Most carriers have definitive shipping zones that dictate how much your company will pay. These zones make shipping costs a lot easier to understand as compared to using a strictly mileage-based pricing strategy. 

For domestic shipping across the U.S., carriers have identified a total of eight zones. The zone naming is based on the origin address, which is defined as Zone 1—subsequent zones are classified based on their distance from said address. The further the gap between each zone, the higher your shipping fees are going to be.

Weight and dimensional weight

Shipping companies can charge by package weight or dimensional weight. Weight-based pricing is fairly straightforward: the more a package weighs, the more it costs to ship. By contrast, dimensional-based pricing is calculated by multiplying the package’s length x width x height. In other words, it’s the amount of space a package occupies relative to its actual weight. 

Because the space on a delivery truck is limited, dimensional weight takes into account package density to determine your shipping costs. The larger and heavier a package is, the more expensive it is to ship. Keep in mind, however, shipments are charged by either their actual weight or the dimensional weight (whichever turns out to be greater).

Speed of delivery

In the age of Amazon, customers have come to expect lightning fast shipping at little to no cost on their end. But the reality for most small businesses and medium-sized ecommerce stores is that the quicker customers want their package to arrive, the more it’ll cost to deliver it. Smaller online stores simply can’t guarantee the type of shipping Amazon provides. 

Trying to keep up with Amazon’s speed and pricing is an ongoing struggle for modern retailers. Although same day or overnight delivery is possible, those options are likely going to cost more than customers are willing to pay. Two-day delivery is a bit more reasonable, but a 3- to 4-day window is even more practicable and cost-effective for the majority of ecommerce sellers.

Packing materials

Did you realize that your packing materials impact the overall cost of shipping? It’s true—and that’s exactly why your choice of packaging has to be purposeful. At times, this can be easier said than done. A lot of retailers fall into the trap of ordering oversized boxes, because they receive a bulk buying discount and/or assume these boxes will fit most of their products. The trouble is, this strategy can be expensive if your carrier uses dimensional weight pricing. 

Aside from thinking through the size of your packaging, you also need to consider the quality of materials. If you try to save money by using cheaper packing supplies, your shipments run the risk of being damaged in transit. When this happens, the likelihood of returns is bound to increase—causing you to lose money on those shipping costs and the sale as a whole.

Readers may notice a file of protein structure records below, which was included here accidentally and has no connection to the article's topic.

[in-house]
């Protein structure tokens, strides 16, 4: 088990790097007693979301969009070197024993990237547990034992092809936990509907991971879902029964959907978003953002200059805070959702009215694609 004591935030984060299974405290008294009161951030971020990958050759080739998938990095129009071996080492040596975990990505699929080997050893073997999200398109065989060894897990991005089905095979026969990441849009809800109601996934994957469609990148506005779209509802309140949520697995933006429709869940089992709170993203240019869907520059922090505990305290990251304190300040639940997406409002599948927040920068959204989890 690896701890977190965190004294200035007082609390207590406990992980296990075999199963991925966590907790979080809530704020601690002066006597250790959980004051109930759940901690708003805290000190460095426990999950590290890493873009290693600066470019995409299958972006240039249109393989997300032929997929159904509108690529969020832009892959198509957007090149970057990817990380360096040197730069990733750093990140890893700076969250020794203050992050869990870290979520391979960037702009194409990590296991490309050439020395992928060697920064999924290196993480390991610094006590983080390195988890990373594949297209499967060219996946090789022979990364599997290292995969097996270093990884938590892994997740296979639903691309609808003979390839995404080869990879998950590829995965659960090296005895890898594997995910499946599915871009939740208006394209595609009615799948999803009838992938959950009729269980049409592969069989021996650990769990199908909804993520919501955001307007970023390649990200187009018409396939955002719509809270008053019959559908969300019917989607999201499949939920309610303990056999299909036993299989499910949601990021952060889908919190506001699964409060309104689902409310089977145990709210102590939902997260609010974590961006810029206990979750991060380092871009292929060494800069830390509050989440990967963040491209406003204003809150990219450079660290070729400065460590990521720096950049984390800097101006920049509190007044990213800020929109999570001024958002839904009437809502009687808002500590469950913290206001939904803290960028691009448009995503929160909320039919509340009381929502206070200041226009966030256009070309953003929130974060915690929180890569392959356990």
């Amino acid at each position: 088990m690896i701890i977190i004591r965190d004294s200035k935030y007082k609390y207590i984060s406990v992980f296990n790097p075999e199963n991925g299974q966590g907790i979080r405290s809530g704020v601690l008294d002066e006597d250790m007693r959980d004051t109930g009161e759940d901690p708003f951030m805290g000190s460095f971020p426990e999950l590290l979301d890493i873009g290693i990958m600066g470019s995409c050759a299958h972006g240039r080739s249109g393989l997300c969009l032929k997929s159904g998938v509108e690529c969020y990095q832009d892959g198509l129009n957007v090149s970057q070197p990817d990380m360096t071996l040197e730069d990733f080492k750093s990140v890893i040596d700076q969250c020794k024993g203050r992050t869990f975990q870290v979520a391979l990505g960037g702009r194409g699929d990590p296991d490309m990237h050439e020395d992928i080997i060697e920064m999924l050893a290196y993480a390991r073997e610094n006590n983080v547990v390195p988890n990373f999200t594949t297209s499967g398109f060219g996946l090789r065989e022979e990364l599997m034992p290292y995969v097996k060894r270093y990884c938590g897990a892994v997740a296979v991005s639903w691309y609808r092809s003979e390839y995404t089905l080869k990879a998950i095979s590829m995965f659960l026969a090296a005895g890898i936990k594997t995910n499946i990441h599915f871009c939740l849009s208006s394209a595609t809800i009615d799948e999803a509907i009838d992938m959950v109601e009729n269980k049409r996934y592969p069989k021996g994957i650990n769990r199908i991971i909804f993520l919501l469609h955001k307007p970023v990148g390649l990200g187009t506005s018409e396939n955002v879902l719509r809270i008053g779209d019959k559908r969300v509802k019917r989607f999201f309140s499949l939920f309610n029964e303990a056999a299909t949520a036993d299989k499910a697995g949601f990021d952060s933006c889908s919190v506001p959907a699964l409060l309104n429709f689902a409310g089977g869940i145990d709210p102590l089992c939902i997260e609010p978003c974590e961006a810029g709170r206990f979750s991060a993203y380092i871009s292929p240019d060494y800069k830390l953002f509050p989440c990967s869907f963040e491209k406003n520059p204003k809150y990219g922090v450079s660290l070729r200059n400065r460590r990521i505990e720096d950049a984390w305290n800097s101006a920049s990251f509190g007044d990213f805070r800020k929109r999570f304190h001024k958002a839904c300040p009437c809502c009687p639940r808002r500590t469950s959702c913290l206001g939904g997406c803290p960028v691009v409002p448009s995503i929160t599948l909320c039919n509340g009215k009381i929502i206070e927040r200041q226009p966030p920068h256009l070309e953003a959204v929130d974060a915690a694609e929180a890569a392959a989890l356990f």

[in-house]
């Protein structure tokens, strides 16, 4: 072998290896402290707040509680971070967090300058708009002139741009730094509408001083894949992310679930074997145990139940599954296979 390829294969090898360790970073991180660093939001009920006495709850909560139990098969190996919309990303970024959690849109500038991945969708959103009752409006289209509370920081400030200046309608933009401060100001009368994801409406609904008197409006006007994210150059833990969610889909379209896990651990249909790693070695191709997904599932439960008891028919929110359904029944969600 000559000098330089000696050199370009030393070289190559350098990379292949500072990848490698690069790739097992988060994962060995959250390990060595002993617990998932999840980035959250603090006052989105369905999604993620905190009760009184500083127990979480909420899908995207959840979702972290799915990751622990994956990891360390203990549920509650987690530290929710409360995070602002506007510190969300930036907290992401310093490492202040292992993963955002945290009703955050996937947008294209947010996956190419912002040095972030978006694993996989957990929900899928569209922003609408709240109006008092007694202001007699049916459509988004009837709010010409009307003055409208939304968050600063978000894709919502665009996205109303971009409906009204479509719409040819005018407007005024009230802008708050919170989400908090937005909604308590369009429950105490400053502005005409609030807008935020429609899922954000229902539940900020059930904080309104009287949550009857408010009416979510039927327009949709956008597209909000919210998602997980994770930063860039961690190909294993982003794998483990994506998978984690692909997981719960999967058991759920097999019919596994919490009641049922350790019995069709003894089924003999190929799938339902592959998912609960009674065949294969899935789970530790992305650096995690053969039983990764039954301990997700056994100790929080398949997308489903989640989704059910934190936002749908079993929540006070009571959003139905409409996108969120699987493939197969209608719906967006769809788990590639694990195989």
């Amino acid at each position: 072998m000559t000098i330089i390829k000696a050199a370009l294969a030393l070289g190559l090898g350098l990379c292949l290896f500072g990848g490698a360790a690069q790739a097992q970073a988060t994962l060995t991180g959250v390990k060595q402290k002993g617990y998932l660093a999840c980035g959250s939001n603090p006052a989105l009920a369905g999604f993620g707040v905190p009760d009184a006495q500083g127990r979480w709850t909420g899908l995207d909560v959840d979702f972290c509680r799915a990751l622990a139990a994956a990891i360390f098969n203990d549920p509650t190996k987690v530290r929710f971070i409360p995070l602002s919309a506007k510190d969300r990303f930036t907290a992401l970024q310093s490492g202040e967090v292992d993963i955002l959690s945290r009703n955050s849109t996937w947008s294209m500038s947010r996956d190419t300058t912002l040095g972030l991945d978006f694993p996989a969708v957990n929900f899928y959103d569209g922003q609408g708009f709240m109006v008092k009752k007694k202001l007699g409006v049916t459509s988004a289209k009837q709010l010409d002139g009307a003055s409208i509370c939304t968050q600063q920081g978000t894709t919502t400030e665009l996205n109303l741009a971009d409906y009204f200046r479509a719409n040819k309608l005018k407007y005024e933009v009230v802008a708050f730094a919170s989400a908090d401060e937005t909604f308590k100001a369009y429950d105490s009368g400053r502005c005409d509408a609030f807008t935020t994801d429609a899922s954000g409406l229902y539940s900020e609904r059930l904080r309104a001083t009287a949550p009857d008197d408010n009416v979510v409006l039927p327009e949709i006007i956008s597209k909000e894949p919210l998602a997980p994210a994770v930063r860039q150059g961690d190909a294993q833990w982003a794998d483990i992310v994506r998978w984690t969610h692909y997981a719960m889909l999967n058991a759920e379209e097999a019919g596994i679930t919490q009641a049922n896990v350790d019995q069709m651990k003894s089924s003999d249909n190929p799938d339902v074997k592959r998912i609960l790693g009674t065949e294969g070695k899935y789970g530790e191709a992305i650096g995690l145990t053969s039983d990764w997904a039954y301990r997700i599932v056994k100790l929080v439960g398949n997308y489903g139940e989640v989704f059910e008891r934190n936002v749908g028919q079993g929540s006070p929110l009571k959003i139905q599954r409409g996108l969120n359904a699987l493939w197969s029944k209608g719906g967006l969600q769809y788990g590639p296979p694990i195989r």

Warehouse and distribution centers

While it may be a little less apparent, there are costs for shipping your orders that don’t apply to product movement—you can start to accrue shipping costs before your orders ever reach an outbound truck, ship, or plane. These costs stem from the preparation that’s done back at your warehouse or distribution center, which includes things like assembling boxes, arranging inserts, and taping cartons so they’re securely sealed.

Even if your company incorporates the help of robots and other machinery, the cost to acquire and maintain this kind of machinery will eventually have an effect on your overall shipping costs.

Fuel costs 

Fuel costs have certainly been a hot topic as of late, no doubt because fuel prices started to surge ahead of the busy summer travel season. In the same way fuel costs impact anyone with a personal vehicle, they also play a significant role in the world of shipping and fulfillment

Regardless of which freight or delivery service you use, all modes of transportation rely on fuel. And when fuel prices are on an upward trajectory, you can expect your shipping costs to follow suit. But once these prices stabilize (or start going down), then the costs for air freight, ocean freight, trucking, and shipping containers tend to go down as well.


Duties and taxes

If your ecommerce brand ships to international customers, duties and taxes will definitely affect total shipping charges. With that said, these fees are dependent upon what you’re shipping as well as the value of these items. Duties and taxes are either paid by the customer, the shipper, or sometimes they’re split between both parties. 

The two categories of taxes to be aware of are Delivered Duty Unpaid (DDU) and Delivered Duty Paid (DDP) and if you don’t understand these taxes, it may result in hidden fees. 

The good news is, most countries have a chart defining how much of the item’s value is charged as the duty. Even still, these predetermined fees can fluctuate depending on what happens in customs as the product is imported/exported.

Delivery surcharges

Surcharges are basically all the miscellaneous expenses that come with shipping your products. Although delivery surcharges can really vary, the most common examples include:

  • Area-specific charges for remote locations outside the carrier’s range
  • Residential surcharges for businesses who use a home address
  • Handling fees for shipments above a set weight or size
  • Fuel surcharges for an unforeseen rise in fuel costs 
  • Weekend or Saturday surcharges for overtime shipping